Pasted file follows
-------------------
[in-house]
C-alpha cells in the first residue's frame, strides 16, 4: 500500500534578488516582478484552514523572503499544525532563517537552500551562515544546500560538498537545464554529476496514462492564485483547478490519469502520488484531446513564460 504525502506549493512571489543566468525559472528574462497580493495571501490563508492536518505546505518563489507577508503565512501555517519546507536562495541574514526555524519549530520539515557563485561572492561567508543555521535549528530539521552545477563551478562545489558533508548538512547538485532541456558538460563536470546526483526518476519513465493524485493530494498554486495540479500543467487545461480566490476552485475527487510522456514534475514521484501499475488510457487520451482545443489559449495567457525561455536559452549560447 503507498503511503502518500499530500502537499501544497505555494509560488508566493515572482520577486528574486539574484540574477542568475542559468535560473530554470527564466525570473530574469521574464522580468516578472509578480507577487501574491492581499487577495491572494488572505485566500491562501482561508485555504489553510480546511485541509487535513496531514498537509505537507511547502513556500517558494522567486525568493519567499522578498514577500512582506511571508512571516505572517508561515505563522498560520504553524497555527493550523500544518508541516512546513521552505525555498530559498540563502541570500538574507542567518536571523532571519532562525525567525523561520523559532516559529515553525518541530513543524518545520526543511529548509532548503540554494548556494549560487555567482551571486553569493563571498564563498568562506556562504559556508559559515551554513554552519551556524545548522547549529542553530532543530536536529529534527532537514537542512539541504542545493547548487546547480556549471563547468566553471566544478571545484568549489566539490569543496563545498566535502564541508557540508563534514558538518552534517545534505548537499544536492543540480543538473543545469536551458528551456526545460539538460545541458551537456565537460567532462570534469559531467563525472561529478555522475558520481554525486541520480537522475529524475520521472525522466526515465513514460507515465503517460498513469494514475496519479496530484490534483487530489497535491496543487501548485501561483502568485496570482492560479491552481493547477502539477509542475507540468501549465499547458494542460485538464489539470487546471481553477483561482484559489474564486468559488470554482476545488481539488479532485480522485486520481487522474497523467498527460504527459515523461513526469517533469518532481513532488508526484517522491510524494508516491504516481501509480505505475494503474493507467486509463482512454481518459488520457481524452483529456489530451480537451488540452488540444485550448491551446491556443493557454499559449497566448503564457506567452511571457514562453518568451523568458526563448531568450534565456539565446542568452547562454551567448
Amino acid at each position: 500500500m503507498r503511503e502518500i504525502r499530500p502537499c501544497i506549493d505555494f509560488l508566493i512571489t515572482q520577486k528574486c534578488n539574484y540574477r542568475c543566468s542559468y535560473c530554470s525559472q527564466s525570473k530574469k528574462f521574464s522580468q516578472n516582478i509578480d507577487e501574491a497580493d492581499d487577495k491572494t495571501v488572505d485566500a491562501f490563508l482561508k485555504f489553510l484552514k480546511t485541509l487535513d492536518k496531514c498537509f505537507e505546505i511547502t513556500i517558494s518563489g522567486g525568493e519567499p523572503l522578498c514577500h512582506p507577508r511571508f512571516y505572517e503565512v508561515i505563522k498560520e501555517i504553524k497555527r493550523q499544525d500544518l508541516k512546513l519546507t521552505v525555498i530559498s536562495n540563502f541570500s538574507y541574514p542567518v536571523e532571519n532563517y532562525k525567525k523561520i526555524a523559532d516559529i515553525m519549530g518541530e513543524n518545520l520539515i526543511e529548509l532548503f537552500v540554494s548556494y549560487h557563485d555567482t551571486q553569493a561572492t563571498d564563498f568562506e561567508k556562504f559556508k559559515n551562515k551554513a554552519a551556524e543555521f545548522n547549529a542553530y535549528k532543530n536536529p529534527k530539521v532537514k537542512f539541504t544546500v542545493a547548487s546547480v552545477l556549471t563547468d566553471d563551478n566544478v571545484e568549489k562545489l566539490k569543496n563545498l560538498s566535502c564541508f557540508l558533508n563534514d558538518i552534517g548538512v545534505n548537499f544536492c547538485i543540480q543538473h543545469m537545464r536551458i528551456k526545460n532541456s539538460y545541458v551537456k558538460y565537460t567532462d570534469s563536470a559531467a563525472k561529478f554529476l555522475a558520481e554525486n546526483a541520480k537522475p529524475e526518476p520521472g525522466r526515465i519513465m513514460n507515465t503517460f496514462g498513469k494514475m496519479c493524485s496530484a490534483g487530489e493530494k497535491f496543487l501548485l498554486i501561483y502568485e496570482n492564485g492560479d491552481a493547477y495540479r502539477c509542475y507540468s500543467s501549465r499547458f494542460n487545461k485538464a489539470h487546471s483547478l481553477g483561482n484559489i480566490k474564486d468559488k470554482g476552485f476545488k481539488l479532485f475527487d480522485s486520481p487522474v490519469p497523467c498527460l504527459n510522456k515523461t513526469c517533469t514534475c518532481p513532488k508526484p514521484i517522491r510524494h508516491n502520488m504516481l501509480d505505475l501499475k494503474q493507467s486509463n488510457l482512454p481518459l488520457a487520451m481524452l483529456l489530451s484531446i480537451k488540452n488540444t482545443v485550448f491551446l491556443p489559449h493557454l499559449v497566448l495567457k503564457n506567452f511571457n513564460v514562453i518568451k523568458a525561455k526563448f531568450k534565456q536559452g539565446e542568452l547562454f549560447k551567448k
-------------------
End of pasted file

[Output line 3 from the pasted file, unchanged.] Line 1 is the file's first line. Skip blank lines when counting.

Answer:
Amino acid at each position: 500500500m503507498r503511503e502518500i504525502r499530500p502537499c501544497i506549493d505555494f509560488l508566493i512571489t515572482q520577486k528574486c534578488n539574484y540574477r542568475c543566468s542559468y535560473c530554470s525559472q527564466s525570473k530574469k528574462f521574464s522580468q516578472n516582478i509578480d507577487e501574491a497580493d492581499d487577495k491572494t495571501v488572505d485566500a491562501f490563508l482561508k485555504f489553510l484552514k480546511t485541509l487535513d492536518k496531514c498537509f505537507e505546505i511547502t513556500i517558494s518563489g522567486g525568493e519567499p523572503l522578498c514577500h512582506p507577508r511571508f512571516y505572517e503565512v508561515i505563522k498560520e501555517i504553524k497555527r493550523q499544525d500544518l508541516k512546513l519546507t521552505v525555498i530559498s536562495n540563502f541570500s538574507y541574514p542567518v536571523e532571519n532563517y532562525k525567525k523561520i526555524a523559532d516559529i515553525m519549530g518541530e513543524n518545520l520539515i526543511e529548509l532548503f537552500v540554494s548556494y549560487h557563485d555567482t551571486q553569493a561572492t563571498d564563498f568562506e561567508k556562504f559556508k559559515n551562515k551554513a554552519a551556524e543555521f545548522n547549529a542553530y535549528k532543530n536536529p529534527k530539521v532537514k537542512f539541504t544546500v542545493a547548487s546547480v552545477l556549471t563547468d566553471d563551478n566544478v571545484e568549489k562545489l566539490k569543496n563545498l560538498s566535502c564541508f557540508l558533508n563534514d558538518i552534517g548538512v545534505n548537499f544536492c547538485i543540480q543538473h543545469m537545464r536551458i528551456k526545460n532541456s539538460y545541458v551537456k558538460y565537460t567532462d570534469s563536470a559531467a563525472k561529478f554529476l555522475a558520481e554525486n546526483a541520480k537522475p529524475e526518476p520521472g525522466r526515465i519513465m513514460n507515465t503517460f496514462g498513469k494514475m496519479c493524485s496530484a490534483g487530489e493530494k497535491f496543487l501548485l498554486i501561483y502568485e496570482n492564485g492560479d491552481a493547477y495540479r502539477c509542475y507540468s500543467s501549465r499547458f494542460n487545461k485538464a489539470h487546471s483547478l481553477g483561482n484559489i480566490k474564486d468559488k470554482g476552485f476545488k481539488l479532485f475527487d480522485s486520481p487522474v490519469p497523467c498527460l504527459n510522456k515523461t513526469c517533469t514534475c518532481p513532488k508526484p514521484i517522491r510524494h508516491n502520488m504516481l501509480d505505475l501499475k494503474q493507467s486509463n488510457l482512454p481518459l488520457a487520451m481524452l483529456l489530451s484531446i480537451k488540452n488540444t482545443v485550448f491551446l491556443p489559449h493557454l499559449v497566448l495567457k503564457n506567452f511571457n513564460v514562453i518568451k523568458a525561455k526563448f531568450k534565456q536559452g539565446e542568452l547562454f549560447k551567448k